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French plan to increase tax on tech giants faces stiff EU opposition

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La French Tech at l'Eureka Park, during CES 2017 in Las Vegas. AFP/Frederic J. Brown

French President Emmanuel Macron's ambitious plans for an EU digital tax targeting US tech giants faced strong headwinds on Saturday from small member states eager to defend their strong ties with Silicon Valley.


Finance ministers from the EU's 28 member states were to discuss a controversial proposal aimed at claiming a bigger share of billions of euros from mainly US multinationals that shift earnings around Europe so as to pay lower tax rates.

"It must be discussed with the Americans, because if we do this all by ourselves as the EU, this digital tax will be very ineffective," said Luxembourg Finance Minister Pierre Gramegna as he arrived for talks in Sofia, Bulgaria.

Luxembourg hosts the EU headquarters for Amazon and along with Facebook and Apple hub Ireland, is loathe to see US tech giants head for the exit.

Getting all countries on board is crucial as tax reforms in the EU require unanimity.

The special tax is the latest measure by the European Union to rein in Silicon Valley giants and could also further embitter the bad-tempered trade row pitting the EU against US President Donald Trump.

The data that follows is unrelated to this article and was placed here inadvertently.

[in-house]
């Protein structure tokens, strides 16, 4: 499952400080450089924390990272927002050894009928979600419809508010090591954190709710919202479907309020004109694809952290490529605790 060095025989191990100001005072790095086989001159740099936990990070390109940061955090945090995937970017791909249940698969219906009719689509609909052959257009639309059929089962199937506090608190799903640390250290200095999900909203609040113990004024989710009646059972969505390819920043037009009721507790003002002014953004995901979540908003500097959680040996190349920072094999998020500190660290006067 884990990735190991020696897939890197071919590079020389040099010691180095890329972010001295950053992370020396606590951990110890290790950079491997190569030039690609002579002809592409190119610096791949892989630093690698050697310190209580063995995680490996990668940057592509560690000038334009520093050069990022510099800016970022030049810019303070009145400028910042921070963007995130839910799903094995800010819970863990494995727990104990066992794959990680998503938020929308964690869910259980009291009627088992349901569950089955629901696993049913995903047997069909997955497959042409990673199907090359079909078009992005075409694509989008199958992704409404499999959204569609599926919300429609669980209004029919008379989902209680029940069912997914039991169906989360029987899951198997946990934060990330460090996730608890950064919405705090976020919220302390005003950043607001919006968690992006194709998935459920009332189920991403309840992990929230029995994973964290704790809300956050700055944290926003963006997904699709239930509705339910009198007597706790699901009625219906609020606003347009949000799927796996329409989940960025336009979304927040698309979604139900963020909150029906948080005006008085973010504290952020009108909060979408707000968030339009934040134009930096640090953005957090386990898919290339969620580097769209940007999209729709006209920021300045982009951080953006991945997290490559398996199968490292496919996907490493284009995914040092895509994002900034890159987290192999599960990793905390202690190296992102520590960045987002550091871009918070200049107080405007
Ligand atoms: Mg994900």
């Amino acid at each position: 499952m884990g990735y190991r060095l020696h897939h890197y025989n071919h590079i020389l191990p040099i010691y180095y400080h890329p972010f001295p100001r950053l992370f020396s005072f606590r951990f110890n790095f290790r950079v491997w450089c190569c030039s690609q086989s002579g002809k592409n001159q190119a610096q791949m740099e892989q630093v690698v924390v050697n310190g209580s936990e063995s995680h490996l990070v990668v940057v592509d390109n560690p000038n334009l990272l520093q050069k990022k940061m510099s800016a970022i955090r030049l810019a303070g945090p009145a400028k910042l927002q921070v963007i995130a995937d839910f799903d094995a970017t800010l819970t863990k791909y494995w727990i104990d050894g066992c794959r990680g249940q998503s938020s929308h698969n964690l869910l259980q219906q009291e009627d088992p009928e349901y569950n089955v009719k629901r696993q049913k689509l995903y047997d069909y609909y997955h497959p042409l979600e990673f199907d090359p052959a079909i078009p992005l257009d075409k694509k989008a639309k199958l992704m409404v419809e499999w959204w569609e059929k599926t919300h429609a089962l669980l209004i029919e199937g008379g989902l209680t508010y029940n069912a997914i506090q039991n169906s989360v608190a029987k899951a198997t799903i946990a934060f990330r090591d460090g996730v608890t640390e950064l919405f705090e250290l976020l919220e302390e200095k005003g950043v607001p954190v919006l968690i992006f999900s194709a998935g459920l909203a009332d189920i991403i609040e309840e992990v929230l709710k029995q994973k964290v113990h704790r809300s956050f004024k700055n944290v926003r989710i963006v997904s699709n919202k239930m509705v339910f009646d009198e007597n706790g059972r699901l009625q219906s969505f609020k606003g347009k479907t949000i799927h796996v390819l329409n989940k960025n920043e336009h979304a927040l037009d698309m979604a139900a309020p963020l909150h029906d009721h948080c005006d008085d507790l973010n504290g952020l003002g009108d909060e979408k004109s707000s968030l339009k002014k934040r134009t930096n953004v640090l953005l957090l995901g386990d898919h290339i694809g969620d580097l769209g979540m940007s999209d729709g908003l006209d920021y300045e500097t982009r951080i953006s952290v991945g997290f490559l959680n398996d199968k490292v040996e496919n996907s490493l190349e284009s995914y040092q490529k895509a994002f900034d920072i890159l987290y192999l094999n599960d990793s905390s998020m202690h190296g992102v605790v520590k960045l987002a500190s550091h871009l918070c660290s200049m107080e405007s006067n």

"It is not an anti (US tech giant) tax, it is not an anti US tax, it is not a protectionist approach, it is something which it is in interest of all Europeans wherever they live," said EU Economic Affairs Commissioner Pierre Moscovici, who is driving the plan.

The transatlantic shot across the bow has been championed by Macron who believes the measure would be a popular accomplishment for the EU ahead of European elections next year, in which anti-Brussels populists could do well.

The most controversial part of the plan is to slap an emergency tax on digital companies with worldwide annual turnover above 750 million euros, such as Facebook, Google, Twitter, Airbnb and Uber.

EU members would adopt this tax unilaterally, without cooperating with the US and other countries from the OECD, the club of developed countries that has coordinated major corporate tax reforms worldwide.

"On the European level I doubt it's going to be soon because to have consensus on tax issues is not easy," said Slovak Finance Minister Peter Kazimir.

"We are ready to do it (but) on a national level ... in line with OECD recommendations," he added.